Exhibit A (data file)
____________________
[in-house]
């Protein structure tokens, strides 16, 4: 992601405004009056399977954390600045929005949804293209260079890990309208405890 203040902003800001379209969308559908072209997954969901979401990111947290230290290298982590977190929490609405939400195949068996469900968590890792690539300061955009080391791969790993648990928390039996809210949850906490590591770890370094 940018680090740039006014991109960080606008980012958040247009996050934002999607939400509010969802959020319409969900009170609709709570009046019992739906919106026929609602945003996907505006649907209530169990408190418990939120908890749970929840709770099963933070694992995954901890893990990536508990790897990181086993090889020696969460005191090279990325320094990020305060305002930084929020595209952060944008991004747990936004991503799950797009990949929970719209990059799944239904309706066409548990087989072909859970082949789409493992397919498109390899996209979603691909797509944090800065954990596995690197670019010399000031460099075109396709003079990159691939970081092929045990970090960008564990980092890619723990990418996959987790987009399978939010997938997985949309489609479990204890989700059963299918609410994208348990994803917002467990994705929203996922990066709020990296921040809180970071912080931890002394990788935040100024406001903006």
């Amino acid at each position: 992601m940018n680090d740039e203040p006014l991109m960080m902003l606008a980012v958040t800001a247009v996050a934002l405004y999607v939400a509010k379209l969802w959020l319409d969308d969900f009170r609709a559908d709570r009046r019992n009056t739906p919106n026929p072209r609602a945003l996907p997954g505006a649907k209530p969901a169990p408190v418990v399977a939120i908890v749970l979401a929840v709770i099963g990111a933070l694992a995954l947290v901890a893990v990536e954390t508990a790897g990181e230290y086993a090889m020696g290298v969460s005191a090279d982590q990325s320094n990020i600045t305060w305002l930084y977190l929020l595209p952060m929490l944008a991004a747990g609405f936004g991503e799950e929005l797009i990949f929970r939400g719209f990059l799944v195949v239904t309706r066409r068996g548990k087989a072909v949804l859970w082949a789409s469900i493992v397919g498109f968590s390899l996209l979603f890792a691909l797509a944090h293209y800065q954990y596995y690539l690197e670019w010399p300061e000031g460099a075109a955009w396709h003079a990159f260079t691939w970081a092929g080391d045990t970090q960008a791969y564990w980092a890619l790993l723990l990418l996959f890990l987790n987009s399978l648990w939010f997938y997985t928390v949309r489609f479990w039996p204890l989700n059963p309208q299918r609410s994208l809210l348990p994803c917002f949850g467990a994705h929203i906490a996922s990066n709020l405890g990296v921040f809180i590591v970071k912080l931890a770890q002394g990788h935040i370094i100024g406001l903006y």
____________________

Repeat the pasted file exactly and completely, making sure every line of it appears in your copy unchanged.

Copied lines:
[in-house]
């Protein structure tokens, strides 16, 4: 992601405004009056399977954390600045929005949804293209260079890990309208405890 203040902003800001379209969308559908072209997954969901979401990111947290230290290298982590977190929490609405939400195949068996469900968590890792690539300061955009080391791969790993648990928390039996809210949850906490590591770890370094 940018680090740039006014991109960080606008980012958040247009996050934002999607939400509010969802959020319409969900009170609709709570009046019992739906919106026929609602945003996907505006649907209530169990408190418990939120908890749970929840709770099963933070694992995954901890893990990536508990790897990181086993090889020696969460005191090279990325320094990020305060305002930084929020595209952060944008991004747990936004991503799950797009990949929970719209990059799944239904309706066409548990087989072909859970082949789409493992397919498109390899996209979603691909797509944090800065954990596995690197670019010399000031460099075109396709003079990159691939970081092929045990970090960008564990980092890619723990990418996959987790987009399978939010997938997985949309489609479990204890989700059963299918609410994208348990994803917002467990994705929203996922990066709020990296921040809180970071912080931890002394990788935040100024406001903006």
């Amino acid at each position: 992601m940018n680090d740039e203040p006014l991109m960080m902003l606008a980012v958040t800001a247009v996050a934002l405004y999607v939400a509010k379209l969802w959020l319409d969308d969900f009170r609709a559908d709570r009046r019992n009056t739906p919106n026929p072209r609602a945003l996907p997954g505006a649907k209530p969901a169990p408190v418990v399977a939120i908890v749970l979401a929840v709770i099963g990111a933070l694992a995954l947290v901890a893990v990536e954390t508990a790897g990181e230290y086993a090889m020696g290298v969460s005191a090279d982590q990325s320094n990020i600045t305060w305002l930084y977190l929020l595209p952060m929490l944008a991004a747990g609405f936004g991503e799950e929005l797009i990949f929970r939400g719209f990059l799944v195949v239904t309706r066409r068996g548990k087989a072909v949804l859970w082949a789409s469900i493992v397919g498109f968590s390899l996209l979603f890792a691909l797509a944090h293209y800065q954990y596995y690539l690197e670019w010399p300061e000031g460099a075109a955009w396709h003079a990159f260079t691939w970081a092929g080391d045990t970090q960008a791969y564990w980092a890619l790993l723990l990418l996959f890990l987790n987009s399978l648990w939010f997938y997985t928390v949309r489609f479990w039996p204890l989700n059963p309208q299918r609410s994208l809210l348990p994803c917002f949850g467990a994705h929203i906490a996922s990066n709020l405890g990296v921040f809180i590591v970071k912080l931890a770890q002394g990788h935040i370094i100024g406001l903006y």